Solid Code Optimizing the Software Development Life Cycle

Although the book is only 300 pages and favors Microsoft technologies it still offers some good language agnostic tidbits.

Managing Gigabytes is an instant classic for thinking about the heavy lifting of information.

My vote is "How to Think Like a Computer Scientist: Learning With Python" It's available both as a book and as a free e-book.

It really helped me to understand the basics of not just Python but programming in general. Although it uses Python to demonstrate concepts, they apply to most, if not all, programming languages. Also: IT'S FREE!

Object-Oriented Programming in Turbo C++. Not super popular, but it was the one that got me started, and was the first book that really helped me grok what an object was. Read this one waaaay back in high school. It sort of brings a tear to my eye...

My high school math teacher lent me a copy of Are Your Lights Figure Problem that I have re-read many times. It has been invaluable, as a developer, and in life generally.

I'm reading now Agile Software Development, Principles, Patterns and Practices. For those interested in XP and Object-Oriented Design, this is a classic reading.

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Kernighan & Plauger's Elements of Programming Style. It illustrates the difference between gimmicky-clever and elegant-clever.

to get advanced in prolog i like these two books:

The Art of Prolog

The Craft of Prolog

really opens the mind for logic programming and recursion schemes.

Here's an excellent book that is not as widely applauded, but is full of deep insight: Agile Software Development: The Cooperative Game, by Alistair Cockburn.

What's so special about it? Well, clearly everyone has heard the term "Agile", and it seems most are believers these days. Whether you believe or not, though, there are some deep principles behind why the Agile movement exists. This book uncovers and articulates these principles in a precise, scientific way. Some of the principles are (btw, these are my words, not Alistair's):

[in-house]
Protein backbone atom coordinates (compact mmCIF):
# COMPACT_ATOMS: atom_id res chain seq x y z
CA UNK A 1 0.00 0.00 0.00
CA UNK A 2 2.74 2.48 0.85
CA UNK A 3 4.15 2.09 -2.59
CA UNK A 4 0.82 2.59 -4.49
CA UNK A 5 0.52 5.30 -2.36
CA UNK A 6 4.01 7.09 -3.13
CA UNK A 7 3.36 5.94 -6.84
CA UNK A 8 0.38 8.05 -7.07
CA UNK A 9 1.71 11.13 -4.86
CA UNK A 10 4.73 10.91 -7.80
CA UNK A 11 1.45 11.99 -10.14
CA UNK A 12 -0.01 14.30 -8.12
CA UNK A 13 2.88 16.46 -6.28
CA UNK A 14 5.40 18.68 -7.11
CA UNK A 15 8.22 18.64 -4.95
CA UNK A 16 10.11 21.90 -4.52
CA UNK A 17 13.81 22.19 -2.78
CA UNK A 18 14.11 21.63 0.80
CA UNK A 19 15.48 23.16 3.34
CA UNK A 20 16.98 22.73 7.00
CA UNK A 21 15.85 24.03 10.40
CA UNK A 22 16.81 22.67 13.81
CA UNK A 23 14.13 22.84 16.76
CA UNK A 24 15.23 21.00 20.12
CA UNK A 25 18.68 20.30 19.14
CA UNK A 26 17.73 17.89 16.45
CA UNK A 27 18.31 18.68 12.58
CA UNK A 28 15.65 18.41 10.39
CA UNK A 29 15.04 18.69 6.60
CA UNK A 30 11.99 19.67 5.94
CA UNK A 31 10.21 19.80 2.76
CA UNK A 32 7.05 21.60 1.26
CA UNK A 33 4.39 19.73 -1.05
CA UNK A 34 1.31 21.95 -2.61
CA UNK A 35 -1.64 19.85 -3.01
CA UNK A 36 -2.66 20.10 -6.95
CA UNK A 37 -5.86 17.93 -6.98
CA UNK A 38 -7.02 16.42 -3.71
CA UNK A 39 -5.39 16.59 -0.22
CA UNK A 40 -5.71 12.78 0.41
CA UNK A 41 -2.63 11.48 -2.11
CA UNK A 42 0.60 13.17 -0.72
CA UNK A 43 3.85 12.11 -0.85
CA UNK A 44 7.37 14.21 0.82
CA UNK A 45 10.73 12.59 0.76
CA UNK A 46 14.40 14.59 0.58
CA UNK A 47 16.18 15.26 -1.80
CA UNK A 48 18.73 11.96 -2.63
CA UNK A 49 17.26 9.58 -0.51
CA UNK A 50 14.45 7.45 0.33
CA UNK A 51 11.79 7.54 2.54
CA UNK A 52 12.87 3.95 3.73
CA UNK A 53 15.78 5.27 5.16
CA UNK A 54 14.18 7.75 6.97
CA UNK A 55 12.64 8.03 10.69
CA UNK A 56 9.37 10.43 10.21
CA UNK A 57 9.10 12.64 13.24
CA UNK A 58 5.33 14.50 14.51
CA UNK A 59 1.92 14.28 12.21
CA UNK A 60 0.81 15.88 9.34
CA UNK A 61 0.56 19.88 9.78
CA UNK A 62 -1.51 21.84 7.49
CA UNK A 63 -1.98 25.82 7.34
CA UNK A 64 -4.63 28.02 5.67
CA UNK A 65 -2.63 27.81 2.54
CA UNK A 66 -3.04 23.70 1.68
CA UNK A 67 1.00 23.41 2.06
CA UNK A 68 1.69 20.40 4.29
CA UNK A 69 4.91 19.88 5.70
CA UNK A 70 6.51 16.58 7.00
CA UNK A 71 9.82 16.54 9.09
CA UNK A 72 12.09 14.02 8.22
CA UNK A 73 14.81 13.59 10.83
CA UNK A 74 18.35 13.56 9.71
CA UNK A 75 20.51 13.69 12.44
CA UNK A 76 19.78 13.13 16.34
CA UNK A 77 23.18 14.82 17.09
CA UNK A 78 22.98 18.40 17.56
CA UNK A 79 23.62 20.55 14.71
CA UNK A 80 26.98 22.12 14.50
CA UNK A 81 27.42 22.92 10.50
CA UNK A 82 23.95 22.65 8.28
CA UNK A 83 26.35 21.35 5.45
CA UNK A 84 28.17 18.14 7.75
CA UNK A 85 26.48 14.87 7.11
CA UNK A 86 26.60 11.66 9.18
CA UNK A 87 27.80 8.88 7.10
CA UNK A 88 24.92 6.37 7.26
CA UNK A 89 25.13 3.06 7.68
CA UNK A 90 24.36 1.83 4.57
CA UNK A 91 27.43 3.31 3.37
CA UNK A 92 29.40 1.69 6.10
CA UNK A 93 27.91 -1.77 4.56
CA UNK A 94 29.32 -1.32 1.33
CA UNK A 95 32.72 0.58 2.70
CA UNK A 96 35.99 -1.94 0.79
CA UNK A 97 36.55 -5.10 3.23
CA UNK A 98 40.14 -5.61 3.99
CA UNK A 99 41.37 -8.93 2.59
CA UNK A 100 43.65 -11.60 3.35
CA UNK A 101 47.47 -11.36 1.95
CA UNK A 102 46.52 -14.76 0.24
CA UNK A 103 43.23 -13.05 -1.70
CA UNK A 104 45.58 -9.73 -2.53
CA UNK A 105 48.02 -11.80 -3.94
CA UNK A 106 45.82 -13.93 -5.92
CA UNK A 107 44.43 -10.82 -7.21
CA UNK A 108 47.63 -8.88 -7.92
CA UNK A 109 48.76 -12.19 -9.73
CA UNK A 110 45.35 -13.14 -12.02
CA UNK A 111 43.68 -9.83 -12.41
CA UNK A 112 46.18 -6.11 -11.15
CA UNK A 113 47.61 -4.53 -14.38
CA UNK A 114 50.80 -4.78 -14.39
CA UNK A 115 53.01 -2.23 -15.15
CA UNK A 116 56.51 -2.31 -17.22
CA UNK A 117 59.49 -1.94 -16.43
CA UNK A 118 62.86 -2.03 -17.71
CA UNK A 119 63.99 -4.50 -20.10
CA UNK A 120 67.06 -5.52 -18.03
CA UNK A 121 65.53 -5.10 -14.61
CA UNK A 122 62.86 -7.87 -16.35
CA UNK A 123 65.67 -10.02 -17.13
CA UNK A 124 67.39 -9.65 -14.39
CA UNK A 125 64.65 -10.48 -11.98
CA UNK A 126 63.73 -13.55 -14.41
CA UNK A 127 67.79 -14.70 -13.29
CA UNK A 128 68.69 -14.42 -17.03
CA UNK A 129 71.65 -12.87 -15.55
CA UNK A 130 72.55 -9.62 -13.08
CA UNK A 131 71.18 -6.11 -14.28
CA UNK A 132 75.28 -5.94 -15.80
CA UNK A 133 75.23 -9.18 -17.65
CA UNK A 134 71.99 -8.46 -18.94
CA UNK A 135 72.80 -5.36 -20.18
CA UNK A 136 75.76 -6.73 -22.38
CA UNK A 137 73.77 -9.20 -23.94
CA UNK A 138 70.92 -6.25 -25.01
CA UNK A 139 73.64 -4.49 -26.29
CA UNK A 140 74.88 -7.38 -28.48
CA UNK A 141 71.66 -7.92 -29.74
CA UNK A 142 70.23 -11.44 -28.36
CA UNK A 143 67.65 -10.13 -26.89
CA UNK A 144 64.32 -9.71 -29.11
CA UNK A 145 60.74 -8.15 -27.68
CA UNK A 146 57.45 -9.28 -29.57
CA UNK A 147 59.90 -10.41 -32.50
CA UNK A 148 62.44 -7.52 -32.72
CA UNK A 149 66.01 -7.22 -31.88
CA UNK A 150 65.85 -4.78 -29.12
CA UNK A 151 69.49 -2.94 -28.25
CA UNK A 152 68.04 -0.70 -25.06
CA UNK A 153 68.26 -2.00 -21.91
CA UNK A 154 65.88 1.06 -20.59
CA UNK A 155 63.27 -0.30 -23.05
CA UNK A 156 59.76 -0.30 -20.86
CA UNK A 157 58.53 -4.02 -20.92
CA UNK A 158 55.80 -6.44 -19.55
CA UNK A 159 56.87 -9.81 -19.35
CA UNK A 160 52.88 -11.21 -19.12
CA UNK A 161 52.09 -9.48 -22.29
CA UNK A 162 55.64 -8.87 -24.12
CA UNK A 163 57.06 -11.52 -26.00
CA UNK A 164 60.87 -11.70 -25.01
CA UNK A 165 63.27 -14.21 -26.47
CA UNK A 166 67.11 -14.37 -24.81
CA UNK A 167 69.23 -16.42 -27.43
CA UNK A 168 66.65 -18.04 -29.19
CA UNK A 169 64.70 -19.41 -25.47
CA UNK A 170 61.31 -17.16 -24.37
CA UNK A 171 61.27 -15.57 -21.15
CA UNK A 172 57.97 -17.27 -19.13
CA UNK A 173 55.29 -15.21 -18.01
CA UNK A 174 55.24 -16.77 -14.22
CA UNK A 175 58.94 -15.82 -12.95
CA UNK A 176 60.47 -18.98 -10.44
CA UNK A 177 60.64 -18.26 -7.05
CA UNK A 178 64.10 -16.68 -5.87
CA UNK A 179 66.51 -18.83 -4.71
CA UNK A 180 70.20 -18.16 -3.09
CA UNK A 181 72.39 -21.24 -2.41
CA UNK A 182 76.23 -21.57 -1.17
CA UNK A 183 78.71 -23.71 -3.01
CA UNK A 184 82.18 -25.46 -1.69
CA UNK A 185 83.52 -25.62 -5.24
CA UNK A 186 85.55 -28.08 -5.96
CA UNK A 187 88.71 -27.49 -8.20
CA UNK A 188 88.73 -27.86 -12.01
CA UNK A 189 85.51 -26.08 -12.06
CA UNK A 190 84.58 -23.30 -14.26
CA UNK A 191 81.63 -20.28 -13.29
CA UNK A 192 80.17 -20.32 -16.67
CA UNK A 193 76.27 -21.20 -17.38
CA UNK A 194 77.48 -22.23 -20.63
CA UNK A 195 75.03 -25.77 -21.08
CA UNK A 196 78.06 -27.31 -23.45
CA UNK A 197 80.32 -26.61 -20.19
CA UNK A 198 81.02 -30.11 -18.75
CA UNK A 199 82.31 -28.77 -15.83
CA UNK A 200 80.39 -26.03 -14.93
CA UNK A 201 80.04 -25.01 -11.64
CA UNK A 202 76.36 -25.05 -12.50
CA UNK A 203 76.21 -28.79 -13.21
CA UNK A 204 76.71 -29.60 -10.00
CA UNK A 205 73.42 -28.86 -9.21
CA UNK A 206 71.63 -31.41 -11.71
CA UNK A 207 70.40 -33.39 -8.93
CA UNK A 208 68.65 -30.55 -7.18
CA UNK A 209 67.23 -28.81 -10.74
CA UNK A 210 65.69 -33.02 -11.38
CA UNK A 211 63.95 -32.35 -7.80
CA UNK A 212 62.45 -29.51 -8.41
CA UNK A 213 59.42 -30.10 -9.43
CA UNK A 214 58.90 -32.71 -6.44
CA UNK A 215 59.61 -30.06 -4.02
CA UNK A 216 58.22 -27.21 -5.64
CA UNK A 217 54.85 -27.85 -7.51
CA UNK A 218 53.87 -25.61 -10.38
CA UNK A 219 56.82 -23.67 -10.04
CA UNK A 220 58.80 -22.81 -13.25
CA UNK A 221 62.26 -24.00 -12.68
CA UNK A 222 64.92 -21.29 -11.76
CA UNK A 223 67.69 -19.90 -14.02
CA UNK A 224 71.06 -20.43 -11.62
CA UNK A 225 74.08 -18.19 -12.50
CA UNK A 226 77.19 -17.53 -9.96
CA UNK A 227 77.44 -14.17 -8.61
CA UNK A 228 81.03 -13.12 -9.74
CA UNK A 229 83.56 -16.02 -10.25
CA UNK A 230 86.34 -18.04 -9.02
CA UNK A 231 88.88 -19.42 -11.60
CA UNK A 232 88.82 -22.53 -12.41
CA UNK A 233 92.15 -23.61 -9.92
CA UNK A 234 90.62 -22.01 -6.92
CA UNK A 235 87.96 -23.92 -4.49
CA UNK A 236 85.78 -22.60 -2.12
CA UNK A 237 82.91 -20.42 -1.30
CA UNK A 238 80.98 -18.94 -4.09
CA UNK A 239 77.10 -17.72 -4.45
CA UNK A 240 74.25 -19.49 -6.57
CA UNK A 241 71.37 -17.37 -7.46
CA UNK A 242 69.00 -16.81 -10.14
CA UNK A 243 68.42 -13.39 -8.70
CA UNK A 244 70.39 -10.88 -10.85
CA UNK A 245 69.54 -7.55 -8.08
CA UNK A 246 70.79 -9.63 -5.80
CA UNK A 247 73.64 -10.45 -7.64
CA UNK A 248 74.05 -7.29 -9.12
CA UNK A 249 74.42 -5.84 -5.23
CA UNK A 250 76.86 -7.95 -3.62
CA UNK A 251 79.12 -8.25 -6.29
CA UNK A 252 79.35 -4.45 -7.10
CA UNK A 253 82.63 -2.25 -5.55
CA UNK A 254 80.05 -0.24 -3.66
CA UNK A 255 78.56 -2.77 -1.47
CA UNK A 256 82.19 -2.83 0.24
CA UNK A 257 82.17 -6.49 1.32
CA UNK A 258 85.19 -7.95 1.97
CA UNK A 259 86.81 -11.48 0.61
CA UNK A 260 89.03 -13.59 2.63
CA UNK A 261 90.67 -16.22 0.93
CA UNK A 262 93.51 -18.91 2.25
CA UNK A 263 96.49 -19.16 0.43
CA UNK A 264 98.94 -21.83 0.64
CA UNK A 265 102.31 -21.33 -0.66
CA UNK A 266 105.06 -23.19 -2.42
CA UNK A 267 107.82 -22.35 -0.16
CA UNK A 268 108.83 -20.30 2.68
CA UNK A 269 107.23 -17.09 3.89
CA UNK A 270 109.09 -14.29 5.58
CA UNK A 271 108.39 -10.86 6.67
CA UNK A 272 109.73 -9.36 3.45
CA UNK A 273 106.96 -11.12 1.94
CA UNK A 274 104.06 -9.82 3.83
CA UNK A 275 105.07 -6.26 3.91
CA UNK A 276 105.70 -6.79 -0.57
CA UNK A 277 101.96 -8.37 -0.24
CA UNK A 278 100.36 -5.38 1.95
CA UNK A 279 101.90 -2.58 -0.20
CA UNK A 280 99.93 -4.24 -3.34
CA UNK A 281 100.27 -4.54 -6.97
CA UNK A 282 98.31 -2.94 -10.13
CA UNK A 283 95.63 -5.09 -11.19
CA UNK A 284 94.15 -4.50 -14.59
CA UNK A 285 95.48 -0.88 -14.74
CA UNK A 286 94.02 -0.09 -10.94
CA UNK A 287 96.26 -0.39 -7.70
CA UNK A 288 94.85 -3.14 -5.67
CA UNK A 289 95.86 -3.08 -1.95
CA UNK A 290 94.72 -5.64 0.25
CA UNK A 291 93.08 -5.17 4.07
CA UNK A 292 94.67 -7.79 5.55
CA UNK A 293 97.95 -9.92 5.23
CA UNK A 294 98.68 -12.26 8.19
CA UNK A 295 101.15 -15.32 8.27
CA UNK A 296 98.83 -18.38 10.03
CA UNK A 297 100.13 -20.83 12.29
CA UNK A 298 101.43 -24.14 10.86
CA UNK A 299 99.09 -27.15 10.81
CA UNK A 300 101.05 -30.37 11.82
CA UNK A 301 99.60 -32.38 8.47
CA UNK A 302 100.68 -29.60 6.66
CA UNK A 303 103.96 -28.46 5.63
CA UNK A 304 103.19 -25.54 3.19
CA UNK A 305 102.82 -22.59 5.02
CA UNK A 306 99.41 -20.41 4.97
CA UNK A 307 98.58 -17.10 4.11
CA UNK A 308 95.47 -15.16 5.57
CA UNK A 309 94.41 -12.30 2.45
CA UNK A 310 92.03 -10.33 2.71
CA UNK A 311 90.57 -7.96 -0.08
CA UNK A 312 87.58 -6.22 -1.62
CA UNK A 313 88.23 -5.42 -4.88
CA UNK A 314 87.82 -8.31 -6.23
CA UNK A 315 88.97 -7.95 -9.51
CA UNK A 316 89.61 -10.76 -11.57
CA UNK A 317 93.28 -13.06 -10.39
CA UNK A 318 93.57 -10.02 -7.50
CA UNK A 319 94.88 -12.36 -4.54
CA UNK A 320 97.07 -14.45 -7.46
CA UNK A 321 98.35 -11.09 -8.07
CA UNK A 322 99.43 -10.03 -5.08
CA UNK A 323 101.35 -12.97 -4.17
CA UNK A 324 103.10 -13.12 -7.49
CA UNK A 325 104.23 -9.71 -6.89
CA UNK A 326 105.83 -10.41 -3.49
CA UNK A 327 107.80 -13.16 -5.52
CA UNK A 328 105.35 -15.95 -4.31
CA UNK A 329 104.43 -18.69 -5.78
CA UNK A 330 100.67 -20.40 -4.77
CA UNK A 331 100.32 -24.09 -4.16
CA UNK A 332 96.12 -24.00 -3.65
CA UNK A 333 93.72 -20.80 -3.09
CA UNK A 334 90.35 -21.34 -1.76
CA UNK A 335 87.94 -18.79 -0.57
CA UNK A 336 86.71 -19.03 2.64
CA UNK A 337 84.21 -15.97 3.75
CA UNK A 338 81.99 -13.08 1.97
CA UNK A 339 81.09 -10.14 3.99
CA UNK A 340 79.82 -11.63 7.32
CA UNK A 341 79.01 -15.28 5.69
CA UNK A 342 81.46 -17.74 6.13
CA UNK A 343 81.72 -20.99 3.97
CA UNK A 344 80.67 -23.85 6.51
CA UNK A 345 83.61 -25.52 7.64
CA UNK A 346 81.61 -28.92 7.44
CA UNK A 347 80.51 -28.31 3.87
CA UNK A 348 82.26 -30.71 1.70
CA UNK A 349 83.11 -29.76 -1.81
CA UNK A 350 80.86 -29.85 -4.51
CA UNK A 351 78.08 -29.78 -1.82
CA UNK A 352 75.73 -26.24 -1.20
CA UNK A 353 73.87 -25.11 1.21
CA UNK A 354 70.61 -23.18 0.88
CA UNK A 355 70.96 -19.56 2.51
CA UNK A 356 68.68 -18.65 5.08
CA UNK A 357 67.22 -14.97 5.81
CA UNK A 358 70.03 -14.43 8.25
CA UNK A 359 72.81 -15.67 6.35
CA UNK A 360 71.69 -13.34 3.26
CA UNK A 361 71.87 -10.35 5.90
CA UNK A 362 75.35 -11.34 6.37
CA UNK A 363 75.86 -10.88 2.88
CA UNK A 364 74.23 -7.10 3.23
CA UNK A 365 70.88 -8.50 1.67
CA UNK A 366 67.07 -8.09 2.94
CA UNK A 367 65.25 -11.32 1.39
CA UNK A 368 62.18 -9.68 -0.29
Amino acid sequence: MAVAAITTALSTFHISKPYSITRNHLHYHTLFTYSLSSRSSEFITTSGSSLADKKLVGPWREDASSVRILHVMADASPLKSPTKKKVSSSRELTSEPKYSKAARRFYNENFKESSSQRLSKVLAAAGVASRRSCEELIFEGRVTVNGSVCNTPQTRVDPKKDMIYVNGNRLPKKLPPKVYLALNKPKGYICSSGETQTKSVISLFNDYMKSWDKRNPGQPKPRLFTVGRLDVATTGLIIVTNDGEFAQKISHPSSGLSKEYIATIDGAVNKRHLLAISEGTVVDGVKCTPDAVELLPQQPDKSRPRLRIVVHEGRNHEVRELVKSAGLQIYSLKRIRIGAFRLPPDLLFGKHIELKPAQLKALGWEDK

1. The hardest thing about team software development is getting everyone's brains to have the same understanding. We are building huge, elaborate, complex systems which are invisible in the tangible world. The better you are at getting more peoples' brains to share deeper understanding, the more effective your team will be at software development. This is the underlying reason that pair programming makes sense. Most people dismiss it (and I did too initially), but with this principle in mind I highly recommend that you give it another shot. You wind up with TWO people who deeply understand the subsystem you just built ... there aren't many other ways to get such a deep information transfer so quickly. It is like a Vulcan mind meld.
  2. You don't always need words to communicate deep understanding quickly. And a corollary: too many words, and you exceed the listener/reader's capacity, meaning the understanding transfer you're attempting does not happen. Consider that children learn how to speak language by being "immersed" and "absorbing". Not just language either ... he gives the example of some kids playing with trains on the floor. Along comes another kid who has never even SEEN a train before ... but by watching the other kids, he picks up the gist of the game and plays right along. This happens all the time between humans. This along with the corollary about too many words helps you see how misguided it was in the old "waterfall" days to try to write 700 page detailed requirements specifications.

There is so much more in there too. I'll shut up now, but I HIGHLY recommend this book!

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The Back of the Napkin, by Dan Roam.

The Back of the Napkin

A great book about visual thinking techniques. There is also an expanded edition now. I can't speak to that version, as I do not own it; yet.